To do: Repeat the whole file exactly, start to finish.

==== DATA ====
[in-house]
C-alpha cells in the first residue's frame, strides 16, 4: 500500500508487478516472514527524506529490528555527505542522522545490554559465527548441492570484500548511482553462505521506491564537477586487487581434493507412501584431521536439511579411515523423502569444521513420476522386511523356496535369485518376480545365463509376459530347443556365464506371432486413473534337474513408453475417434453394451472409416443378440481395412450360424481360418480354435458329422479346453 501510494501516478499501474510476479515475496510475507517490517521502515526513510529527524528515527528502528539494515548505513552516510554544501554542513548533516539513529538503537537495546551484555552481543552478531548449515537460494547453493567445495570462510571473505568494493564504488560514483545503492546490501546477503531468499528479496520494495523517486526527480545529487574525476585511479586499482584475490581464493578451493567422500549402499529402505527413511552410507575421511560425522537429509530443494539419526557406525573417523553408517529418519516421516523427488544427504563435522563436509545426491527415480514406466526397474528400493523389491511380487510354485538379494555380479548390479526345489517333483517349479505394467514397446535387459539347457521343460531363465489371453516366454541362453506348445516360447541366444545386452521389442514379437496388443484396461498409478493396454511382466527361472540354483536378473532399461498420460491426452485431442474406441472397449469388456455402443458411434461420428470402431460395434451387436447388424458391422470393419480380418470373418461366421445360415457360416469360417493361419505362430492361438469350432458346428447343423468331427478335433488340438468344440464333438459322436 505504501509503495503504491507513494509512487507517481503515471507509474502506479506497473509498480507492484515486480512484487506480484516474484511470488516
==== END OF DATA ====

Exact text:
[in-house]
C-alpha cells in the first residue's frame, strides 16, 4: 500500500508487478516472514527524506529490528555527505542522522545490554559465527548441492570484500548511482553462505521506491564537477586487487581434493507412501584431521536439511579411515523423502569444521513420476522386511523356496535369485518376480545365463509376459530347443556365464506371432486413473534337474513408453475417434453394451472409416443378440481395412450360424481360418480354435458329422479346453 501510494501516478499501474510476479515475496510475507517490517521502515526513510529527524528515527528502528539494515548505513552516510554544501554542513548533516539513529538503537537495546551484555552481543552478531548449515537460494547453493567445495570462510571473505568494493564504488560514483545503492546490501546477503531468499528479496520494495523517486526527480545529487574525476585511479586499482584475490581464493578451493567422500549402499529402505527413511552410507575421511560425522537429509530443494539419526557406525573417523553408517529418519516421516523427488544427504563435522563436509545426491527415480514406466526397474528400493523389491511380487510354485538379494555380479548390479526345489517333483517349479505394467514397446535387459539347457521343460531363465489371453516366454541362453506348445516360447541366444545386452521389442514379437496388443484396461498409478493396454511382466527361472540354483536378473532399461498420460491426452485431442474406441472397449469388456455402443458411434461420428470402431460395434451387436447388424458391422470393419480380418470373418461366421445360415457360416469360417493361419505362430492361438469350432458346428447343423468331427478335433488340438468344440464333438459322436 505504501509503495503504491507513494509512487507517481503515471507509474502506479506497473509498480507492484515486480512484487506480484516474484511470488516